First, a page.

Hormone Therapy and Its Side Effects
The reason why hormone therapy is often confused with estrogen therapy is because both are used interchangeably. Hormone therapy is a generic term for a form of treatment in which estrogen is administered in females who have had hysterectomy (removal of uterus) or a combined therapy with estrogen and progestin in women with uterus.
On the flip side, the estrogen therapy, ET specifically refers to the administration of estrogen so that post-menopausal women can cope with its deficiency. However, recent research has concluded that increased estrogen can raise the risk of uterine cancer. To avoid this situation a hormonal balance must be created with the administration of hormone equivalent to progesterone which is progestrin in this case.
When the two hormones estrogen and progestrin are given together, it is called EPT or combination hormone therapy. The need for any of the above mentioned therapy arises when the women gets uncontrolled signs of menopause and hot flashes.
Highlighting the down side
When many females are on hormone therapy, it’s not an easy road to recovery. Certain side-effects are inevitable. Some are more serious than others but the minor ones are more frequent and common. The fairly common symptoms are nausea, headache and pain in breast. However, we cannot say conclusively that whether these symptoms are due to progestrin or estrogen.
Depending upon the persistence of side-effects, the doctor can change the course of treatment by altering the dose of one of the two hormones. Moving on to the serious risks of hormone therapy, the patient will experience them if the therapy is continued for years.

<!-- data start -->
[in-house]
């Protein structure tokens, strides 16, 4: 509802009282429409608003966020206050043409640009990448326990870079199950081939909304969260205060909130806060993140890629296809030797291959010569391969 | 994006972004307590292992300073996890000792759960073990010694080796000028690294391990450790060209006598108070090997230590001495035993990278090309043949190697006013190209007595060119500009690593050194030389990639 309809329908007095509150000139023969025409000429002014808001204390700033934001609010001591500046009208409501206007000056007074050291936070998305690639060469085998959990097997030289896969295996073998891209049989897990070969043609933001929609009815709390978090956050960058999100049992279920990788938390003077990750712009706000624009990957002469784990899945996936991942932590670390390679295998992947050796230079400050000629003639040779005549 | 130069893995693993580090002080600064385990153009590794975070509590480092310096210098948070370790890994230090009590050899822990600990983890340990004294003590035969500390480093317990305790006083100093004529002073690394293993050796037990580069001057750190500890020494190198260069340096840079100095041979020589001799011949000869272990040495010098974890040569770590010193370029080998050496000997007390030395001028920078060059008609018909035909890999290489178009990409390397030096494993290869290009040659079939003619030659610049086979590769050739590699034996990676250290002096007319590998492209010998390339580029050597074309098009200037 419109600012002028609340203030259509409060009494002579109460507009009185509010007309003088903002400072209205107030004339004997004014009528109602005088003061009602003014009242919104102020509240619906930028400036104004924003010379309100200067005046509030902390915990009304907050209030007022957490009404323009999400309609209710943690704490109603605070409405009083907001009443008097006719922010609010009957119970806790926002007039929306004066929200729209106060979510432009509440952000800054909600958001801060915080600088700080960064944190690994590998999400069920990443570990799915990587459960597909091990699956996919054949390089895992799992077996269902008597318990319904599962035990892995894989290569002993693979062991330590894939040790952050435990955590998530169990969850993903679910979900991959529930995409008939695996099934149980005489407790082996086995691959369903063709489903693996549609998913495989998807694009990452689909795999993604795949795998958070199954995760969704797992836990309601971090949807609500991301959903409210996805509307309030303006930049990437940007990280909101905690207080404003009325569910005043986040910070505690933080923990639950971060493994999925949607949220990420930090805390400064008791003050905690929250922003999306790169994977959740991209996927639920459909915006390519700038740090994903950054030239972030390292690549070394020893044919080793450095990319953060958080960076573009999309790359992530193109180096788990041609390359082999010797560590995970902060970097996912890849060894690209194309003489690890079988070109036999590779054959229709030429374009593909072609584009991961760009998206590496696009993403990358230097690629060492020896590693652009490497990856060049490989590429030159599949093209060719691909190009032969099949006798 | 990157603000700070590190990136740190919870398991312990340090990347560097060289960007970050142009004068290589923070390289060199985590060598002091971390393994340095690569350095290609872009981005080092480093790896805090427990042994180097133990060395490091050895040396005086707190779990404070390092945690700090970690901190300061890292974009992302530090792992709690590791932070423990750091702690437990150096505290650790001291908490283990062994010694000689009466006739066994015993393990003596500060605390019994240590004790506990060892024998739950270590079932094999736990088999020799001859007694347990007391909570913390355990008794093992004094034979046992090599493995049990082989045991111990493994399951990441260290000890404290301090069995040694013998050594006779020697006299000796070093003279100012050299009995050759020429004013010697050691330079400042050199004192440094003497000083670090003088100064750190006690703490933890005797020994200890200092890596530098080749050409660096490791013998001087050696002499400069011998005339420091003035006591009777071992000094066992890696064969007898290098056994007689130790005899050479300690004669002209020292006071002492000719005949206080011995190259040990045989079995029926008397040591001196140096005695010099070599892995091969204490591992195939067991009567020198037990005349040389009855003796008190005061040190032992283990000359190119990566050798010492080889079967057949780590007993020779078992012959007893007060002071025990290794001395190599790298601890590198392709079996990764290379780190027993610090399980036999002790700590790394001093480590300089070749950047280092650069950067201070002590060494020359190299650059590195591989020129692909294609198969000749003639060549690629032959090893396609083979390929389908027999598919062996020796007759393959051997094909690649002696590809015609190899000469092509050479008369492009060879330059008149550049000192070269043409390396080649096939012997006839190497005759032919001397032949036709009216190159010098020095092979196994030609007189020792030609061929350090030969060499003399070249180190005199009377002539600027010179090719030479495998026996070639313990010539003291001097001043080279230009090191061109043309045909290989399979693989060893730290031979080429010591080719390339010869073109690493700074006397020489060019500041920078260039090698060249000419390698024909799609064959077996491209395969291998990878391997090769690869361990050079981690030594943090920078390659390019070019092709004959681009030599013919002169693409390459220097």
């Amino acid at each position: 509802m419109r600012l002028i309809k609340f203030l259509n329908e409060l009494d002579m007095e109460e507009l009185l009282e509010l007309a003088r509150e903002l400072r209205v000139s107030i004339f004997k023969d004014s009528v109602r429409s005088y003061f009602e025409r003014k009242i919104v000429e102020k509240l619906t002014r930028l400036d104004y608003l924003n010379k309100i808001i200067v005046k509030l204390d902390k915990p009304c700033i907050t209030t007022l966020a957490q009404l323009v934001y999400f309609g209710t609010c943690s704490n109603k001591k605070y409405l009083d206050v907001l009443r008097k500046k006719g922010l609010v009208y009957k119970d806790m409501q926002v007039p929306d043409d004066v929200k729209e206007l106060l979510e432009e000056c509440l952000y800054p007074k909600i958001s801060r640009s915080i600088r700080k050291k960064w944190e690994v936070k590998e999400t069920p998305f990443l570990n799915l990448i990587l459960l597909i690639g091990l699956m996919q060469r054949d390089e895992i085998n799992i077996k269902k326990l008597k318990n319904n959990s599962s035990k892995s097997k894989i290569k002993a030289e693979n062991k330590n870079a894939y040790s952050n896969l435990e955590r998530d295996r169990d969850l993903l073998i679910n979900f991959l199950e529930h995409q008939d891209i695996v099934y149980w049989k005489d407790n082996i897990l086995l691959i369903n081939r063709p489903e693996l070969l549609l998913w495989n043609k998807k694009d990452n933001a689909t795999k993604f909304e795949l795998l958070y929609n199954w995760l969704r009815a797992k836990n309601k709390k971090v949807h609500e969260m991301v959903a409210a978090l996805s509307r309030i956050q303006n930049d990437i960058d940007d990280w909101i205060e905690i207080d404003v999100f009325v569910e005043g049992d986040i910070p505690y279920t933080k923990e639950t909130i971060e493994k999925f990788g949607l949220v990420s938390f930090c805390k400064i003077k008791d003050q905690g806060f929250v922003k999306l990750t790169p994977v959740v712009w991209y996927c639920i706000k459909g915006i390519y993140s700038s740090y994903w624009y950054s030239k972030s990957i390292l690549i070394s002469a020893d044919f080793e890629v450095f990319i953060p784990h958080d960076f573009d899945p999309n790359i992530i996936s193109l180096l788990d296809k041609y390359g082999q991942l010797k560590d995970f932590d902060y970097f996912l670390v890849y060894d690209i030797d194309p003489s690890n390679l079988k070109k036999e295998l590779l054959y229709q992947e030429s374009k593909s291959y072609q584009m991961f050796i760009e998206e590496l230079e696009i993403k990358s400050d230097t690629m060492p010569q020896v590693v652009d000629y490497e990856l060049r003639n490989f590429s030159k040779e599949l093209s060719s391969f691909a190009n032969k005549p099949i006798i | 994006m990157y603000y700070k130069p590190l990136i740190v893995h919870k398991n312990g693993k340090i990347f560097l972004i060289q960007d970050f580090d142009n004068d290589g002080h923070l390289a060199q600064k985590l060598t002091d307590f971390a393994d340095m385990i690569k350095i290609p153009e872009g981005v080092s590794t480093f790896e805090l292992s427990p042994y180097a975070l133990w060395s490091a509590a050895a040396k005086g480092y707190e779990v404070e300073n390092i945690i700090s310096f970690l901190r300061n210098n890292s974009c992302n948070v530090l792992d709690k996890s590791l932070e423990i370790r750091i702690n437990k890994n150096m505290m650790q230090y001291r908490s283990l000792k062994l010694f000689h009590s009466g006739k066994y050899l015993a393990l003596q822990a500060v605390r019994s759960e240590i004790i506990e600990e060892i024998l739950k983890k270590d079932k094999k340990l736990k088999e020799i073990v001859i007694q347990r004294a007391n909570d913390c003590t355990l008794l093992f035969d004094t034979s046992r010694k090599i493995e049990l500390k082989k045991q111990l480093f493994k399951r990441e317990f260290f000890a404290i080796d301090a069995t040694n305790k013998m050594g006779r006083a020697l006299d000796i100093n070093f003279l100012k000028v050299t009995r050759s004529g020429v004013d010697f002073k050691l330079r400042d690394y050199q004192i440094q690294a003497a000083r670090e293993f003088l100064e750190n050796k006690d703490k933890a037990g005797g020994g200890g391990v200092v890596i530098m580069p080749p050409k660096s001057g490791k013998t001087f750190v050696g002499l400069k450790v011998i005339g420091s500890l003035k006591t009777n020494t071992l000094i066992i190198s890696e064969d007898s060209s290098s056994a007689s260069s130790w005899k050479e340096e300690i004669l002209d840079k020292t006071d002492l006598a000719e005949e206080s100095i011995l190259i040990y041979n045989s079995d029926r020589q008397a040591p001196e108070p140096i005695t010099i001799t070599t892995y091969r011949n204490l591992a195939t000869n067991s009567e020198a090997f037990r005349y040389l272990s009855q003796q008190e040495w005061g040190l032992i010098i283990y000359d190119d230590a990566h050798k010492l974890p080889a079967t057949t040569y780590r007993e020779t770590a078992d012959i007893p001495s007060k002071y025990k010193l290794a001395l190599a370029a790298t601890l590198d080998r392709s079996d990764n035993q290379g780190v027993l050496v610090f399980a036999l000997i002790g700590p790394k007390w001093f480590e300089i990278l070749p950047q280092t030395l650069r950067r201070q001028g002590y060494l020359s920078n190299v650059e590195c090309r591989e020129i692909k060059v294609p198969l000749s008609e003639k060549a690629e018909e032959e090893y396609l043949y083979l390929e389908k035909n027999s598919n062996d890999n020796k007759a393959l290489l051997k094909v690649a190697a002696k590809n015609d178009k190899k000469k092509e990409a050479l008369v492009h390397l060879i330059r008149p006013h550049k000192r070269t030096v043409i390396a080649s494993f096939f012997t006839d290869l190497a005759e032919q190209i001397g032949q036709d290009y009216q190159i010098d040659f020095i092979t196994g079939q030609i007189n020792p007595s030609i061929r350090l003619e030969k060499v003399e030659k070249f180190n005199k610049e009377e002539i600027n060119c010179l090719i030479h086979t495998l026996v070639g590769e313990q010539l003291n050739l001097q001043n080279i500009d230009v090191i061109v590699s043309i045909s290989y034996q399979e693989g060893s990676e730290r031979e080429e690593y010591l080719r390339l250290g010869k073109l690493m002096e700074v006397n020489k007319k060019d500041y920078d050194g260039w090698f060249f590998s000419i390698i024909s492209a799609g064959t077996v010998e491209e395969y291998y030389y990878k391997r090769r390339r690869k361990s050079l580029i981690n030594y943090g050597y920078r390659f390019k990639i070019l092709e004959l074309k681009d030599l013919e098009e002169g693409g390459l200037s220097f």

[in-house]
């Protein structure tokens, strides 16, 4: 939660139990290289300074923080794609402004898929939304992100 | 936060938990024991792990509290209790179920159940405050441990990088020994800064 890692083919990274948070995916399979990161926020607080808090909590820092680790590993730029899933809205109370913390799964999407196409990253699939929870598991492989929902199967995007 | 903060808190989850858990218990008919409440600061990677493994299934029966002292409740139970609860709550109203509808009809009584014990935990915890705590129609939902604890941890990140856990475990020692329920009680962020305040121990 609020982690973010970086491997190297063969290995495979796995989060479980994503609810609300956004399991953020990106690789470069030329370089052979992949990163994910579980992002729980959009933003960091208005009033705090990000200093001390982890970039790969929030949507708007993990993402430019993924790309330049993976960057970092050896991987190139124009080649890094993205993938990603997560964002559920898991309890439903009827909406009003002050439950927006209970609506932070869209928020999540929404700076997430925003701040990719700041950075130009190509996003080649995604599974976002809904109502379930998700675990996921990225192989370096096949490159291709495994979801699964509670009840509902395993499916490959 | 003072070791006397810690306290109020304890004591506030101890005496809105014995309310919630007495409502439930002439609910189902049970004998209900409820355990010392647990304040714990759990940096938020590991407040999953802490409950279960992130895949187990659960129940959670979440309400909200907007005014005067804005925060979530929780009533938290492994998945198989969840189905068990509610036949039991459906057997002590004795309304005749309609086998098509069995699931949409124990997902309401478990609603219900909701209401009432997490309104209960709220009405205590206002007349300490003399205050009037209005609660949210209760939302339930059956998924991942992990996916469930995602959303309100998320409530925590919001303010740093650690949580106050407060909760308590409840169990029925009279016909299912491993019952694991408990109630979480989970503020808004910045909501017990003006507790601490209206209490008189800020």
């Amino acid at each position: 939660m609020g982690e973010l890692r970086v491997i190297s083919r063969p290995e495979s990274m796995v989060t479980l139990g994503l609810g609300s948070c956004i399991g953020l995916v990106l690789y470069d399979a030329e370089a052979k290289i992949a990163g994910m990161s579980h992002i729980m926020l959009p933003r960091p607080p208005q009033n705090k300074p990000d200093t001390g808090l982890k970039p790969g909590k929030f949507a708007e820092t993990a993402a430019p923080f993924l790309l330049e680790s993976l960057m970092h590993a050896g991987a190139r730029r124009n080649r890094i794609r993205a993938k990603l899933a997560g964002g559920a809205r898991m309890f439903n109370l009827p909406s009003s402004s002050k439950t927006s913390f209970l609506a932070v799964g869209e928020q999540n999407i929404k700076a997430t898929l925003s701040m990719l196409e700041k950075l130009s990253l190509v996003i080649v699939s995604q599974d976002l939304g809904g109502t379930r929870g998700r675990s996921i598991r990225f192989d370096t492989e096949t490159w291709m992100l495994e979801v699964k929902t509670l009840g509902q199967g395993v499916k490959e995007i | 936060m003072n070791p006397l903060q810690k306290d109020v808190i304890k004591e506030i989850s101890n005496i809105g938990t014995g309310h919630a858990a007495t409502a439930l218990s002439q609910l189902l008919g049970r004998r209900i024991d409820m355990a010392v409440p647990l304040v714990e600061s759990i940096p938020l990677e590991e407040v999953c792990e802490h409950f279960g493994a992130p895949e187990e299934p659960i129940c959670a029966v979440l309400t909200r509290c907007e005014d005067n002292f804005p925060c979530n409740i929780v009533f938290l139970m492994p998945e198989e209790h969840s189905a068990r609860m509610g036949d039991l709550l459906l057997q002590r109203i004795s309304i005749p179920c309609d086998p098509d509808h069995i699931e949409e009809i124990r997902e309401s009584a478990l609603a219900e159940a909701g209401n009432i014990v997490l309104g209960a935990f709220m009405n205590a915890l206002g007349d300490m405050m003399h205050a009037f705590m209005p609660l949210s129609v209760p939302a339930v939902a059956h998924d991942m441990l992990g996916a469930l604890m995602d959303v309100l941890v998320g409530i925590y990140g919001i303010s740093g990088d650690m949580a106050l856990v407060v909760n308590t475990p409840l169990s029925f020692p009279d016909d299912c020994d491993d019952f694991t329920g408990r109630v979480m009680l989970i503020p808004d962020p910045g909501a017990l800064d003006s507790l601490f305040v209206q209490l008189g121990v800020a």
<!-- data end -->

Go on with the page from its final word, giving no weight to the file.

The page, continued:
Women on estrogen therapy without the balance of progestrin run the risk of getting endometrial cancer. They should either have the uterus removed through surgery or take progestrin that protects endothelium. If due the some reason, the patient cannot be given progestrin as a combination therapy, then the doctor will suggest annual tests for the uterus. A female on hormone therapy who has had her uterus removed will be spared from this form of cancer.
Another common looming danger is that of breast cancer. Increase in estrogen hormone levels can create certain complications and the risk of this form of cancer is minor but cannot be avoided.
Hormone therapy leads to an increased chance of developing vein clots within the legs and the lungs. If your health is at stake due to some reason, or there is a medical disposition of vein clots formation within the family, then the possibility cannot be ignored. A healthy woman has nothing to worry about but you still need to get regular check-ups to avoid the chances.
Heart diseases are more likely after hormone therapy despite the fact that estrogen is involved in lowering bad cholesterol and raising good cholesterol. The females are still more prone to heart attack especially if had a heart disease history that you didn’t knew about.
Abnormal vaginal bleeding is a symptom that occurs in some post-menopausal women. However after hormone therapy, this symptom can emerge more strongly in some patients. In fact, the patient is mentally prepared for expected bleeding if she is on cyclic therapy. On the flip side, unexpected bleeding is heavy and lasts for long durations. If the therapy is continuous and long, the bleeding can last for months to about a year.
Stroke is another major concern for hormone therapy patients. Even the stats have supported an elevated risk of stroke in females who are administered estrogen for about a year.